The sound is a big part of the Ferrari experience. With their V12 and V8 engines and carefully crafted intakes and exhausts, they emit an explosion of sound that resonates with Ferrari’s statement of purpose – to provide the driver with the ultimate experience in every moment of his journey. The first time you drive a Ferrari and hit the throttle, several things happen to you. Firstly, your head is snapped back by the sudden power of the unleashed engine. At the same time, you are completely engulfed by a huge explosion of beautiful sound that is unlike any other car – it is like nothing you have ever experienced before. Then, at the end of the straight, the feel of the brakes is so good that you have more confidence to bury the throttle pedal again and again.
Brüel & Kjær’s Desktop NVH Simulator enables you to evaluate, modify and design NVH data interactively, by driving in a virtual scenario using authentic car controls and feedback. The scenario, shown on desktop monitors, allows quick changes between different vehicles, systems and components.
The importance of the Ferrari sound to customers is borne out by chat on the Ferrari website and by customer surveys that show that the vast majority of customers are excited about it. “It’s a major part of our brand image,” says Francesco Carosone, Senior Acoustic Engineer.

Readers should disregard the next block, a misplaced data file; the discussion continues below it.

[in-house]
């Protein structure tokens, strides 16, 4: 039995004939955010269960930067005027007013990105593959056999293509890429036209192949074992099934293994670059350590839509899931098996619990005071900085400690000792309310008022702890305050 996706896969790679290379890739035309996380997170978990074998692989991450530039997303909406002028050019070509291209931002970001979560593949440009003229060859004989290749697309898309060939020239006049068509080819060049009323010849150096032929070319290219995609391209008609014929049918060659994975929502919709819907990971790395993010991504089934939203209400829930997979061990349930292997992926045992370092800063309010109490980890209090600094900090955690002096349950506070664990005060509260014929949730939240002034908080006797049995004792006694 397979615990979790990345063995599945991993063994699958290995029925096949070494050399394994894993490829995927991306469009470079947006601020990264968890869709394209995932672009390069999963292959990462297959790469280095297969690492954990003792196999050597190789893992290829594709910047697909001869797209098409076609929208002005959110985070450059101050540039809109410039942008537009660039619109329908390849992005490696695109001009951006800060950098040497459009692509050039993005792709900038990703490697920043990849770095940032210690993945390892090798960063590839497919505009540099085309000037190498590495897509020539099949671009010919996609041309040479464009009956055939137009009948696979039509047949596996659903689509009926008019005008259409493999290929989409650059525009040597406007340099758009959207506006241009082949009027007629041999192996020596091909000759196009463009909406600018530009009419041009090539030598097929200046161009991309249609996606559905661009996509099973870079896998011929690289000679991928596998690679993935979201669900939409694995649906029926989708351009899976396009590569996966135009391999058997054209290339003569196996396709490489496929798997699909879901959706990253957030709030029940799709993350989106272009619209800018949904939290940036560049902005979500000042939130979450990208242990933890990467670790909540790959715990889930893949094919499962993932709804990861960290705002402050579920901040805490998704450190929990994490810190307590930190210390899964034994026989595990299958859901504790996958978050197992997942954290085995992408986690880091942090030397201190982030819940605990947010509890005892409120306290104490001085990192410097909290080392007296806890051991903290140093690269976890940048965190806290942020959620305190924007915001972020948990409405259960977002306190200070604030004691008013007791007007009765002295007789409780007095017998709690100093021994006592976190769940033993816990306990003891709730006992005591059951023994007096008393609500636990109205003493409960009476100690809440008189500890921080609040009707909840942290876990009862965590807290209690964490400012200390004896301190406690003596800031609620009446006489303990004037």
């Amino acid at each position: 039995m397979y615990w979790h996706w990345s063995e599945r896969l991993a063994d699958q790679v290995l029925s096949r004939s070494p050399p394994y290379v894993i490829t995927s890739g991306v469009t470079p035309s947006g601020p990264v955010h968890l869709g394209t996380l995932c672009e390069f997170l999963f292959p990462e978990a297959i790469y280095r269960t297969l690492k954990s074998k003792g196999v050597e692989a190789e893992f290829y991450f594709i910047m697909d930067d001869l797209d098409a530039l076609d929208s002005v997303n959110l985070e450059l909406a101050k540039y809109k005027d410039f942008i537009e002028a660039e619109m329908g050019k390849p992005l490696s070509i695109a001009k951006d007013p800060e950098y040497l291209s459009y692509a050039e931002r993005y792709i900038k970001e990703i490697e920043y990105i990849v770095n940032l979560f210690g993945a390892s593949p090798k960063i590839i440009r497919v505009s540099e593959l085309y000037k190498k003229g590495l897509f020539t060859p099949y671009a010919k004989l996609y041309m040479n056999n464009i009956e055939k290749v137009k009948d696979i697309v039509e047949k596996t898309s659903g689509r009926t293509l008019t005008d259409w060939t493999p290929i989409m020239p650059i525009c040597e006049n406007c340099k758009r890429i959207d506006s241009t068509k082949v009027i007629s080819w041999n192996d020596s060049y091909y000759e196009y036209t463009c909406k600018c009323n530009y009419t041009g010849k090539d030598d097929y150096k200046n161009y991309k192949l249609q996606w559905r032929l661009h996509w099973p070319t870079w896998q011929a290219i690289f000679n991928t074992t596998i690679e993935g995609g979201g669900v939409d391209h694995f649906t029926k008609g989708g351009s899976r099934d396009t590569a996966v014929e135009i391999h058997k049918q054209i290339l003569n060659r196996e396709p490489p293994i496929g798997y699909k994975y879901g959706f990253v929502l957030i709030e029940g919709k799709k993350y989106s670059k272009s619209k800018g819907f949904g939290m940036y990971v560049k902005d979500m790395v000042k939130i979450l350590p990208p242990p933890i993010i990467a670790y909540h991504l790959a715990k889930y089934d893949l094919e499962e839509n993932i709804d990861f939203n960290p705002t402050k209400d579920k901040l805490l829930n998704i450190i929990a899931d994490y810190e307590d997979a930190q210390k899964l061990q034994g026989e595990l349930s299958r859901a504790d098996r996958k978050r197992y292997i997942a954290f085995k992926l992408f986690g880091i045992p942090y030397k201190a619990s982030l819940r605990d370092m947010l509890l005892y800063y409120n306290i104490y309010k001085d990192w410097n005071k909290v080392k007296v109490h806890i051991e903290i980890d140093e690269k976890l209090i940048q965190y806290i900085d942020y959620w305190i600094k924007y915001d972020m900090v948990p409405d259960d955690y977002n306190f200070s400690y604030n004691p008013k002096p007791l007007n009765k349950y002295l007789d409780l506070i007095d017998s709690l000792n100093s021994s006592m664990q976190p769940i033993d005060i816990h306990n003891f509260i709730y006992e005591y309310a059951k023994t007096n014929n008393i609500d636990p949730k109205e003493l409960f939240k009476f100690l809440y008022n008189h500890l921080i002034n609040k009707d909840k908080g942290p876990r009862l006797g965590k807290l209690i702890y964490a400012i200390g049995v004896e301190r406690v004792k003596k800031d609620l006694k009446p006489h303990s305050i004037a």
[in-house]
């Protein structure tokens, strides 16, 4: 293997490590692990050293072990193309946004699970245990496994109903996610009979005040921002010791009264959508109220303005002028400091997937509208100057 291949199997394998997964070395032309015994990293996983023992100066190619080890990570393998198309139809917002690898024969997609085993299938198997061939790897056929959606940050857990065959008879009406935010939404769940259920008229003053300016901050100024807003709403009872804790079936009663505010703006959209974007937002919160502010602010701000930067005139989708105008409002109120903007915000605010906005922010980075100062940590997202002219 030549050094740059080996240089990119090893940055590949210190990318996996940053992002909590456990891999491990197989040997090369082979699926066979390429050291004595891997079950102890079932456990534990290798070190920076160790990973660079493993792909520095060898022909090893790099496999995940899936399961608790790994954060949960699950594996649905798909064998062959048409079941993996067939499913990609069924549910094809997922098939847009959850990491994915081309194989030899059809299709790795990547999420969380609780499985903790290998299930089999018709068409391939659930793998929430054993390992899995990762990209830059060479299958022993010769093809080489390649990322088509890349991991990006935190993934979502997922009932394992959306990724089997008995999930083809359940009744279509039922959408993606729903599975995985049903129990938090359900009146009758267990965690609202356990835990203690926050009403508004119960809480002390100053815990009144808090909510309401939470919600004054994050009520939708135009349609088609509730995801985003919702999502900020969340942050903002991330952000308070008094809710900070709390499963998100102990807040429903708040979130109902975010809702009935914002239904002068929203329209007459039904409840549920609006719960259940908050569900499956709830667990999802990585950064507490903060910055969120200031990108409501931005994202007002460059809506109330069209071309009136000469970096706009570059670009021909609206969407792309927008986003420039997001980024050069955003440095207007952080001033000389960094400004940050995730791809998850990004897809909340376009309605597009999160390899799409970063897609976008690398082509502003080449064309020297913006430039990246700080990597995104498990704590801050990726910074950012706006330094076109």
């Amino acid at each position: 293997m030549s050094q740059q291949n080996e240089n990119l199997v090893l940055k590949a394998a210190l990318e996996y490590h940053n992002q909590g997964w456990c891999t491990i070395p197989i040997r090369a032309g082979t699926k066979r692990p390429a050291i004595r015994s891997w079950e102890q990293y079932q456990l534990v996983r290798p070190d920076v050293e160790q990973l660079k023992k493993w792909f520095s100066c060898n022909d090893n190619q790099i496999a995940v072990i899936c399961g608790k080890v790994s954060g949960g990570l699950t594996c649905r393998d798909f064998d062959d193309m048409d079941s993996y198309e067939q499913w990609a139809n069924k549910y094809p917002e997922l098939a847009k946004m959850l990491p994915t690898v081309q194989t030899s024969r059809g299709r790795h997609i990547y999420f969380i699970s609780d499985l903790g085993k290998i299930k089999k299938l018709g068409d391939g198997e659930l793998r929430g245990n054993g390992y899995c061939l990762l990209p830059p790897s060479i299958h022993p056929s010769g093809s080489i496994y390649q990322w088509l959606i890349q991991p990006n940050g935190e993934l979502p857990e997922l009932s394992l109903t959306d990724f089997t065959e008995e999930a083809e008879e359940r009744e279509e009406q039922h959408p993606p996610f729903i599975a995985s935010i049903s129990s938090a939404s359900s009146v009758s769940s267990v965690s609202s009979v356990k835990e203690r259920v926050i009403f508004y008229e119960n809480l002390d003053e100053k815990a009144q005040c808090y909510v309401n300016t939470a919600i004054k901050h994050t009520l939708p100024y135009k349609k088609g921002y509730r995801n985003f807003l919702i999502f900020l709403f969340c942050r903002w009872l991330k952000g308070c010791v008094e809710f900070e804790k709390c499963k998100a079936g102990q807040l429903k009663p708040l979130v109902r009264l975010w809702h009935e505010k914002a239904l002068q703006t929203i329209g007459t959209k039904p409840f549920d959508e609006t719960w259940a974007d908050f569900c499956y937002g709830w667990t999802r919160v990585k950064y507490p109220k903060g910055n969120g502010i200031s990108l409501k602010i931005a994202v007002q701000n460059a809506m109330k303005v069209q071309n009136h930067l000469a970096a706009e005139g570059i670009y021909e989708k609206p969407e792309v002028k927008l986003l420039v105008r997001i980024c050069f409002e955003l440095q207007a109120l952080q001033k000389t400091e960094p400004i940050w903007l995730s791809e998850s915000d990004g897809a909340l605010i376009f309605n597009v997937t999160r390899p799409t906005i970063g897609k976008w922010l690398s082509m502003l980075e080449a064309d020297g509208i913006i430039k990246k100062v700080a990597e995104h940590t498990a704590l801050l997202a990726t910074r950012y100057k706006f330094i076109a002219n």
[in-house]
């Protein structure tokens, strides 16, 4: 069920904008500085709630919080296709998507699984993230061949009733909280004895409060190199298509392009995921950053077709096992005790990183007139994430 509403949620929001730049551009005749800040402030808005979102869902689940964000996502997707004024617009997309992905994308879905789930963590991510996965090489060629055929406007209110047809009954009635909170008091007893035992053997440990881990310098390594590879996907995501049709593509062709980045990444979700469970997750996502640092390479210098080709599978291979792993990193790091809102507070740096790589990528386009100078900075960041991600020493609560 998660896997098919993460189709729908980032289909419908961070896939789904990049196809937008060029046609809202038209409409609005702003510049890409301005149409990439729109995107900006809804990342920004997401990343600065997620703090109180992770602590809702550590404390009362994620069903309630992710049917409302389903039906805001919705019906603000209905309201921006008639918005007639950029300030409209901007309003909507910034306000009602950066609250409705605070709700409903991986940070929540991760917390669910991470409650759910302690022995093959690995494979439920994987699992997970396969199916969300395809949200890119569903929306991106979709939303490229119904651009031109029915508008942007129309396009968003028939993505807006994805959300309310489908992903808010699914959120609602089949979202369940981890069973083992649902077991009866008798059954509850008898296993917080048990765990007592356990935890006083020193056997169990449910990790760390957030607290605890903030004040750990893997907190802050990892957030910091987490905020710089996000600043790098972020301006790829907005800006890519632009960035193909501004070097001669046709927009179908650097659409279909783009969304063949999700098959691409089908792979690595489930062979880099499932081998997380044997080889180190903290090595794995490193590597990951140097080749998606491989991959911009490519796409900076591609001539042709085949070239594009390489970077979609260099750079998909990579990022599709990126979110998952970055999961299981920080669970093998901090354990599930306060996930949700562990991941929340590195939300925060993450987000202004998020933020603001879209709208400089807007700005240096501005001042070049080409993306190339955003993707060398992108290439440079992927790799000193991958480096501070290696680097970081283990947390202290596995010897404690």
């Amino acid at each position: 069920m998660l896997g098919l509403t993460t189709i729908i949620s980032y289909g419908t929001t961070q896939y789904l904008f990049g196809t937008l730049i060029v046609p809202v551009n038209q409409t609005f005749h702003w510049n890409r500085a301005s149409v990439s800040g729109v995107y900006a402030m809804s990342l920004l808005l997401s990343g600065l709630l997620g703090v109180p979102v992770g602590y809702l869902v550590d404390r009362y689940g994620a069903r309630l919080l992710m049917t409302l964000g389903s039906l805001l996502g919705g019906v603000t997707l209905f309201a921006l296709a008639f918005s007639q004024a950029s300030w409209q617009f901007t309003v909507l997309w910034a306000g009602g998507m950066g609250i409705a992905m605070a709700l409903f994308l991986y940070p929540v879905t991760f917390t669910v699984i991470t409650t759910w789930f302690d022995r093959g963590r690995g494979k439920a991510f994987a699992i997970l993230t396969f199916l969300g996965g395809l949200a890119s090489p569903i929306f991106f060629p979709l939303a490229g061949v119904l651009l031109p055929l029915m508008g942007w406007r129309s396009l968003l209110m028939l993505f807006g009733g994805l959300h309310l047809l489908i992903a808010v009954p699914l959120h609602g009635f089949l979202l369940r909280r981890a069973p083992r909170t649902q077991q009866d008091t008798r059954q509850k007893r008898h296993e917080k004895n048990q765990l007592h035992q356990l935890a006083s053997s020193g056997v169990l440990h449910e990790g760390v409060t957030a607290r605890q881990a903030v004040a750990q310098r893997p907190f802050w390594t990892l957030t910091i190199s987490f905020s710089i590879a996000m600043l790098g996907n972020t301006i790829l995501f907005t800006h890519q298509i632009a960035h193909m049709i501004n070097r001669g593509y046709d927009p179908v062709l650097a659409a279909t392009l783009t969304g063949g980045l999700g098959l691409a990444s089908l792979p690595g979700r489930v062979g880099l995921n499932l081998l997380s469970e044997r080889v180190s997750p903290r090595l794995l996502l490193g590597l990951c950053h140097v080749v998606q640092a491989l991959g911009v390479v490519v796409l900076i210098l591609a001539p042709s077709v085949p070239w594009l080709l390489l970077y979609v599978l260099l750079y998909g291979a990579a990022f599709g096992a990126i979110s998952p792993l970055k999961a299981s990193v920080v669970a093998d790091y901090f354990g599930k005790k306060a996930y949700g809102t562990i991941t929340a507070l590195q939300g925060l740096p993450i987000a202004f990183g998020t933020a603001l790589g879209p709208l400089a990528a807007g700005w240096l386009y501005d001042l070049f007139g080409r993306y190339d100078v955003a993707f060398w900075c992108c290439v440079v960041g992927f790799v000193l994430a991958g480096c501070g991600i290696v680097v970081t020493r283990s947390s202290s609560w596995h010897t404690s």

It’s not unusual for car companies today to artificially modify engine sounds in their cars with amplifiers or loudspeakers, an option that Ferrari is not considering. “We have the authentic sound that other car companies want to create artificially, and we intend to keep it that way,” says Francesco. This commitment to the purity of the sound creates significant challenges for the company. One of the largest is complying with noise regulations, both at racetracks and on public streets. Virtually all countries have legislation to limit noise from cars, especially in cities where it can be a major problem. Legislation also imposes rules on racetrack noise, and racetracks themselves often impose additional regulations. An additional challenge is delivering such levels of exciting sound, while also making the car comfortable on a long journey.
Virtual prototyping of sound targets
“Our customers want a loud sound, a high decibel level,” says Francesco, “and this means you can’t hide – it has to be beautiful. We need to tune the sound quality carefully, usually by balancing the intake and exhaust.” It can, however, be timeconsuming and expensive to swap different components of the car’s intake and exhaust system and listen to the difference. In 2013, Ferrari streamlined the process by installing a Brüel & Kjær NVH Simulator that allows virtual prototyping
to achieve engine sound targets rapidly and cost-effectively. This enables vehicle design and development teams to make the best possible use of customer preference and satisfaction input, set accurate NVH targets, design with specific differentiations to competitors, and work efficiently with all NVH data throughout the development process.